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Reproductive rights take center stage in 'The Abortion Monologues'

Hundreds of people attend a rally in downtown Pittsburgh protesting the Supreme Court decision overturning Roe v. Wade.
Katie Blackley
90.5 WESA
Hundreds of people attend a rally in downtown Pittsburgh protesting the Supreme Court decision overturning Roe v. Wade.

This is WESA Arts, a weekly newsletter by Bill O'Driscoll providing in-depth reporting about the Pittsburgh area art scene. Sign up here to get it every Wednesday afternoon.

An axiom holds that explicitly political art is a tough sell. And such works can be heavy-handed. Yet artists who engage their material with open hearts can overcome such barriers.

That’s what the folks at the National Council of Jewish Women Pittsburgh Section say they have in “The Abortion Monologues.” Jane Cawthorne’s stage work, first performed in 2009, followed on Eve Ensler’s famous “The Vagina Monologues” (1996). It’s simply a series of addresses from a diverse group of women characters about their experiences with abortion.

NCJW Pittsburgh executive director Melissa Fogel ran across “Abortion Monologues” online and thought it would be a good way to literally “set the stage for deeper discussions” about the issue at the group’s big annual event.

Abortion is a major political issue, and hundreds of thousands abortions are performed in the U.S. each year. But, said Fogel, “I think it’s still something that women struggle to share publicly.”

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Though they’re all fictional, the 16 characters in NCJW’s version of the show (scaled down from Cawthorne’s original 23) are less mouthpieces for talking points than simply storytellers, and they’re not unconflicted.

“They’re very real, complex stories,” said Fogel, who believes the Thu., April 4, performance at the Kelly Strayhorn Theater will be the show’s Pittsburgh premiere.

One character is a woman who, after years of trying to conceive, becomes pregnant with twins but then learns her husband has a degenerative disease. She realizes giving birth would prevent her from caring for him.

“It is a very hard decision for her but it is the right decision for her and her family,” said NCJW administrative director Sarah Altomari, who directed the show.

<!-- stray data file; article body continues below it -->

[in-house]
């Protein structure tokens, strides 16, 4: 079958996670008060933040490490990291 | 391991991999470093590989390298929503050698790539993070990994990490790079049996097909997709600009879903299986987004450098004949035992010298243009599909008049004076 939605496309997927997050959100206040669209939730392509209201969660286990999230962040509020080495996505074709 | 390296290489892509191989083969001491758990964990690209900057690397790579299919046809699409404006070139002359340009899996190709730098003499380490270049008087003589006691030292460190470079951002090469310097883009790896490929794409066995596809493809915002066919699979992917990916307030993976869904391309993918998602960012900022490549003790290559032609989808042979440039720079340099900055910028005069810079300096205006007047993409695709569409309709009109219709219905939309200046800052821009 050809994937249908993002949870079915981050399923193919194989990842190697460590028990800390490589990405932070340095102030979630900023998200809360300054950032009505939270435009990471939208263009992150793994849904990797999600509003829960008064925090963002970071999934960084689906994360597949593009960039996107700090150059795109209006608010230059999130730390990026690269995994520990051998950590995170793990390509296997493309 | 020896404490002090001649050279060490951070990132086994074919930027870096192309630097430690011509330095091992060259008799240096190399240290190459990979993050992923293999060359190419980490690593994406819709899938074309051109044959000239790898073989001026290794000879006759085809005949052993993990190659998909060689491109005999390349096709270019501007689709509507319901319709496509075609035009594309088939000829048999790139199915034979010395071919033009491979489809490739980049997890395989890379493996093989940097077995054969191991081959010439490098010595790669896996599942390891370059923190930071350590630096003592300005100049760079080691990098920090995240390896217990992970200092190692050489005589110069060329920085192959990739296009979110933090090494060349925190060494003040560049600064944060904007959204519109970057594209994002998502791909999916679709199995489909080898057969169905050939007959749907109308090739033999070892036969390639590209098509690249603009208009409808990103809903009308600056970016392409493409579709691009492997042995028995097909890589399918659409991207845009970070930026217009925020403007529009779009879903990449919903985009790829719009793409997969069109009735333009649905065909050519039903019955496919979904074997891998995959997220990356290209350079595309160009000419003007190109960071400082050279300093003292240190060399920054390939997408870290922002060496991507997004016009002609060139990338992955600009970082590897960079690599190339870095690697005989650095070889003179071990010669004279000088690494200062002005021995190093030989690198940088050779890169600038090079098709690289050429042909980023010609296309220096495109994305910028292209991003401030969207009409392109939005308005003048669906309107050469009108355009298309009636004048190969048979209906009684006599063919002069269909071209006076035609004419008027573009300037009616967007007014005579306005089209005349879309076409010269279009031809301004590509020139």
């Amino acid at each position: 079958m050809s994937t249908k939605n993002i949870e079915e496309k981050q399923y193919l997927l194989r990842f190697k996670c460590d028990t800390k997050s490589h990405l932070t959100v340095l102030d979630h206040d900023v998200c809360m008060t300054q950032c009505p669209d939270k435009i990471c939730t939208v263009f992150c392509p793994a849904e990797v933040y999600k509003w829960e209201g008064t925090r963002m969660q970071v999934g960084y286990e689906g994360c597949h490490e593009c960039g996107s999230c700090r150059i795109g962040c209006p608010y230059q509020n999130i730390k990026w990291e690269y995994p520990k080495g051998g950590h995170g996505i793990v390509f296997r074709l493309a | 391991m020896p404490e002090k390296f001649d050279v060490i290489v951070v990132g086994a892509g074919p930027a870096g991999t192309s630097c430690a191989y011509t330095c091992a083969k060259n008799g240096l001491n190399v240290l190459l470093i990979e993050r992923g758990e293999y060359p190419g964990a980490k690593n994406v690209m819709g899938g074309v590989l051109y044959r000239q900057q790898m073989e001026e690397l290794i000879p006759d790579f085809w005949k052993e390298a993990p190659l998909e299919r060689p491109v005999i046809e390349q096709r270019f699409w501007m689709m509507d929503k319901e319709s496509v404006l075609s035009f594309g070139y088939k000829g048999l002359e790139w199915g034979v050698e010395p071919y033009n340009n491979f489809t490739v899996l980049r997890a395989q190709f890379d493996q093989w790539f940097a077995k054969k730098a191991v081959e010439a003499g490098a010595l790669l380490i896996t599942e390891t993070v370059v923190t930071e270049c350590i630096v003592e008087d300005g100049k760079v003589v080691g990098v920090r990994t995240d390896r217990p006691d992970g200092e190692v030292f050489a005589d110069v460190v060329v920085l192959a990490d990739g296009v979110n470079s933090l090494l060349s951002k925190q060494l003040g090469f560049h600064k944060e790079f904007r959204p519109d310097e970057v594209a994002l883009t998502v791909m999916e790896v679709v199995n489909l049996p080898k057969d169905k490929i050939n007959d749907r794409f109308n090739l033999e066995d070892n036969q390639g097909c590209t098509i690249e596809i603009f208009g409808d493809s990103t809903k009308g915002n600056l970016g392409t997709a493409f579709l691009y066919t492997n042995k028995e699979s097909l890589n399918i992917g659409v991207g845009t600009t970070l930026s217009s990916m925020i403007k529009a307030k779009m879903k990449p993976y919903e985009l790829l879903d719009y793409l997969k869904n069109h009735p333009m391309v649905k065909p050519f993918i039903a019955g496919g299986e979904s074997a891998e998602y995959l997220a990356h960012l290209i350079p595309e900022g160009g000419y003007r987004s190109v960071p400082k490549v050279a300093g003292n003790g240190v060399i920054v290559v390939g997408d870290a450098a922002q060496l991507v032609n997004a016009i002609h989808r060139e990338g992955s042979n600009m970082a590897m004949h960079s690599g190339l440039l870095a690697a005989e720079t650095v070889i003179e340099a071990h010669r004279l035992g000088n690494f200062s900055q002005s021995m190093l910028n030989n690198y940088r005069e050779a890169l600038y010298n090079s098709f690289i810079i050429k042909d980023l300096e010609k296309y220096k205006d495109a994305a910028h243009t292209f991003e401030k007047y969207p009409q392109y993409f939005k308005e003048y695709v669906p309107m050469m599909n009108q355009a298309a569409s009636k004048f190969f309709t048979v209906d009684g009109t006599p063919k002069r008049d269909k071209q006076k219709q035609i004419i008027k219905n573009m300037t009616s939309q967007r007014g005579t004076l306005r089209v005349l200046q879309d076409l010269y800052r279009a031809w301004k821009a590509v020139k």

“I can’t look you in the eye and say, ‘I’m happy I had an abortion,’ at least not in that unequivocal way. But I’m happy I had an abortion,” says another character in an online video from a 2010 production in Calgary, Alberta. “It wasn’t an easy choice, but I won’t submit it for someone else’s approval.”

The play “doesn’t perpetuate this myth of the perfect victim,” said Altomari. As an actor in the show, she portrays a pregnant woman who visits what she thinks is a clinic but which turns out to be a “crisis pregnancy center” where staff browbeat her over her desire for an abortion.

All the actors remain onstage for the entire 75-minute show, the nonspeakers standing in a semicircle behind each monologist. “We really wanted a visible representation of women supporting women,” said Fogel.

After the performance, NCJW CEO Sheila Katz will speak onstage with MC Natalie Bencivenga about the current landscape for reproductive rights and how people can get involved.

A majority of Americans broadly support the right to an abortion. But in the wake of the 2022 U.S. Supreme Court decision overturning Roe v. Wade, many states have moved to curtail abortion rights, and the issue remains as politicized as at any time in recent decades.

Fogel said reproductive rights are currently at the center of the 130-year-old NCJW’s mission. “We really believe increased equity happens when women are empowered,” she said.

The show is a benefit for the NCJW, which Fogel described as an advocacy and coalition-building group that works with the likes of maternal-health funders, abortion providers and legislators. She said the national NCJW was among the groups that recently filed amicus briefs with the U.S. Supreme Court opposing an anti-abortion group’s efforts to limit access to the drug mifepristone.

Can art spark political action? Fogel, who has a theater degree from Point Park University, certainly believes it can.

More information on “The Abortion Monologues” is here.

Bill is a long-time Pittsburgh-based journalist specializing in the arts and the environment. Previous to working at WESA, he spent 21 years at the weekly Pittsburgh City Paper, the last 14 as Arts & Entertainment editor. He is a graduate of Northwestern University's Medill School of Journalism and in 30-plus years as a journalist has freelanced for publications including In Pittsburgh, The Nation, E: The Environmental Magazine, American Theatre, and the Pittsburgh Post-Gazette. Bill has earned numerous Golden Quill awards from the Press Club of Western Pennsylvania. He lives in the neighborhood of Manchester, and he once milked a goat. Email: